Couric’s office did not respond to requests for comment.

In addition to annual mammograms, some women with dense breasts get a breast ultrasound, or MRI, to help identify cancer cells that mammograms miss. Dense fibrous tissue appears white on mammograms and makes it difficult to see cancers, which appear white. Fatty breast tissue that appears dark on a mammogram does not mask breast malignancies.

As digital breast tomosynthesis, or 3D mammography, becomes more widely available, more women are having the screening test than standard 2D mammography. 3D mammography reduces the number of false-positive results and detects more cancers in some women with dense breasts, although the impact on mortality is unknown.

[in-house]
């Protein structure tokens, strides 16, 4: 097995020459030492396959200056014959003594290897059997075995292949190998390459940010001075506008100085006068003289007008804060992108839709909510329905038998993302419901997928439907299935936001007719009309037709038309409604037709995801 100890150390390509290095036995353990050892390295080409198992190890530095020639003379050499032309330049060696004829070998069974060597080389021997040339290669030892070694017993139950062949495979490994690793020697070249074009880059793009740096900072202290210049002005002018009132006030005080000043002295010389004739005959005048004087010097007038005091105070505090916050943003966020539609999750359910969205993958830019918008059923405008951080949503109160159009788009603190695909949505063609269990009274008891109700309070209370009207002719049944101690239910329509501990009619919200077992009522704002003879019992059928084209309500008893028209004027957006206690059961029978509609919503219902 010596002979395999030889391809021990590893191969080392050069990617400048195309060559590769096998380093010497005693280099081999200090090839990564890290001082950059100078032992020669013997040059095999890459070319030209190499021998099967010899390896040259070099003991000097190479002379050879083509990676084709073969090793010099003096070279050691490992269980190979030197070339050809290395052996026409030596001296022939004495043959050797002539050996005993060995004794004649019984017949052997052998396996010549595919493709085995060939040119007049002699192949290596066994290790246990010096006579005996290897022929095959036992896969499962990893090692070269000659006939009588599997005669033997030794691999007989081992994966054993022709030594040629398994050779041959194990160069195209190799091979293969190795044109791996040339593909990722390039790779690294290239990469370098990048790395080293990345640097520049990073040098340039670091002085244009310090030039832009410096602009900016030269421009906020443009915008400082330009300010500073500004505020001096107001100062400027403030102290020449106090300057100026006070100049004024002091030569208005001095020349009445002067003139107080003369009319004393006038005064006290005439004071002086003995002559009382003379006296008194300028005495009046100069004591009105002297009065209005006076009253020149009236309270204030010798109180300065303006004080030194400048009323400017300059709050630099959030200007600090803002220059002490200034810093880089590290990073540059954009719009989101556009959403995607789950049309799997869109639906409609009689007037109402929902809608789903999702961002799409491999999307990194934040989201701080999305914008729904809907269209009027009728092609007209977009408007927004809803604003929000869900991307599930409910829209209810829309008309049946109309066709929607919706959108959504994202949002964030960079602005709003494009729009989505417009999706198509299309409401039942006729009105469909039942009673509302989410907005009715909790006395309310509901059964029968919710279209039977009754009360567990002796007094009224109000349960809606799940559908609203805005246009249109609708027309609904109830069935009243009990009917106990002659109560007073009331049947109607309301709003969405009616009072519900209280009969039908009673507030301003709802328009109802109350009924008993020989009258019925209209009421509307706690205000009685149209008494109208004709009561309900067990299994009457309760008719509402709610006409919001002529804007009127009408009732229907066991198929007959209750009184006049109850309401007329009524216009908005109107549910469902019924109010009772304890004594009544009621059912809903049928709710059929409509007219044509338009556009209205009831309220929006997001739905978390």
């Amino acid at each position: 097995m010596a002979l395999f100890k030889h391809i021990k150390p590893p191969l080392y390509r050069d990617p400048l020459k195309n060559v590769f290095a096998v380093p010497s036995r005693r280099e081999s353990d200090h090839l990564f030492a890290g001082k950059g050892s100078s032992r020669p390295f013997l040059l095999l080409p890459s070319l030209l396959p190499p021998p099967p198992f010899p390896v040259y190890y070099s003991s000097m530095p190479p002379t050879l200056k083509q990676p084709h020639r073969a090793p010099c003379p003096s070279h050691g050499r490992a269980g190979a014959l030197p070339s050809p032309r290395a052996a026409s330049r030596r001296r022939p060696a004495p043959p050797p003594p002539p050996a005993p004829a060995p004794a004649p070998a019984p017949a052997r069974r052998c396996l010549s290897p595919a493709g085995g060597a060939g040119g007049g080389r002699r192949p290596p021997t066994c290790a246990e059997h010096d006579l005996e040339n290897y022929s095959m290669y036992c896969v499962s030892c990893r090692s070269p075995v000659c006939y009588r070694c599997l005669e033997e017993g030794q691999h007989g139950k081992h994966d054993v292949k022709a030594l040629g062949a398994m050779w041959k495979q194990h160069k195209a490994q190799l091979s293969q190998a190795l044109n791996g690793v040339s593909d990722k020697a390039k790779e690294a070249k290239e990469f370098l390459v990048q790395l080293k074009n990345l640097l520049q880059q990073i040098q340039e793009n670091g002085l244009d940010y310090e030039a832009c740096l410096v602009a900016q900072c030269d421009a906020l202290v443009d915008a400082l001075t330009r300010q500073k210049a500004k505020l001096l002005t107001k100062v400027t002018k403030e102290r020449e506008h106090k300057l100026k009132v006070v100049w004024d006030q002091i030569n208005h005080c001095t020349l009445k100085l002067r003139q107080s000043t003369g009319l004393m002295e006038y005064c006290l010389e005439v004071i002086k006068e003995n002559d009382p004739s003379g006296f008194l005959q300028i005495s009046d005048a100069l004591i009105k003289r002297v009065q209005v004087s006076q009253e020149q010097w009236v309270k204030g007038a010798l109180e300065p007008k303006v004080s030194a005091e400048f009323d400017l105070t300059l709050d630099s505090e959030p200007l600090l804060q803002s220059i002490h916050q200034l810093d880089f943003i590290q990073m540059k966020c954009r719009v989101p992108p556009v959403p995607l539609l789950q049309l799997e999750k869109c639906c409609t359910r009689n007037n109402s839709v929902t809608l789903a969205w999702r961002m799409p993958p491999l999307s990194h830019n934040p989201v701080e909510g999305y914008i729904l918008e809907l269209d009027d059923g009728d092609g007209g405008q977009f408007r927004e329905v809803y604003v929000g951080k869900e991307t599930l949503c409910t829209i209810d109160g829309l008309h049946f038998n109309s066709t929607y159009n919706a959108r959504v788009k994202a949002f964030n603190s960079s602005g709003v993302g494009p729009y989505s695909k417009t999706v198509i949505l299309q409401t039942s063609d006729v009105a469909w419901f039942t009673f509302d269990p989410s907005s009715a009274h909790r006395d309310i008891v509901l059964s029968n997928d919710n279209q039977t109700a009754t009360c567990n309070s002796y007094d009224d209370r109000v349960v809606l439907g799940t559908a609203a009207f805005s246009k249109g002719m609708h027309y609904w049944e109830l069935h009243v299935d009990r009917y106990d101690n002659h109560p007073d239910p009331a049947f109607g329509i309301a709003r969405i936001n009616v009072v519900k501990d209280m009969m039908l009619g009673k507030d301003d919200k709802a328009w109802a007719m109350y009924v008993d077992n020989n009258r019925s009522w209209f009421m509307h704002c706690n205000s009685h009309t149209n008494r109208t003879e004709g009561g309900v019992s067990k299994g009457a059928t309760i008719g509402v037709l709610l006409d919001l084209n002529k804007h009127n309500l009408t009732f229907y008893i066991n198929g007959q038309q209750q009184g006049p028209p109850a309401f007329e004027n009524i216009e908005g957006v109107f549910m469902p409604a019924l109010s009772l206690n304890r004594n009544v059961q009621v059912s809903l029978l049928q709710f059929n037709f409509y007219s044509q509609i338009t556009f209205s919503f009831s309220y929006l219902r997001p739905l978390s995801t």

The task force gives an “I” rating to supplemental screening for women with dense breasts whose mammogram results do not indicate a problem. That is, current evidence is “insufficient” to assess whether the benefits outweigh the harms of additional screening. (Task force updates recommendation for breast cancer screening, including supplemental screening for women with intact breasts.)

A major disadvantage that researchers are concerned about is the possibility of a false-positive result, in addition to the possible additional cost. Supplemental imaging in women who are not at high risk for breast cancer may identify potential problem areas and lead to further testing, such as a breast biopsy. But research has found that these results often turn out to be false alarms.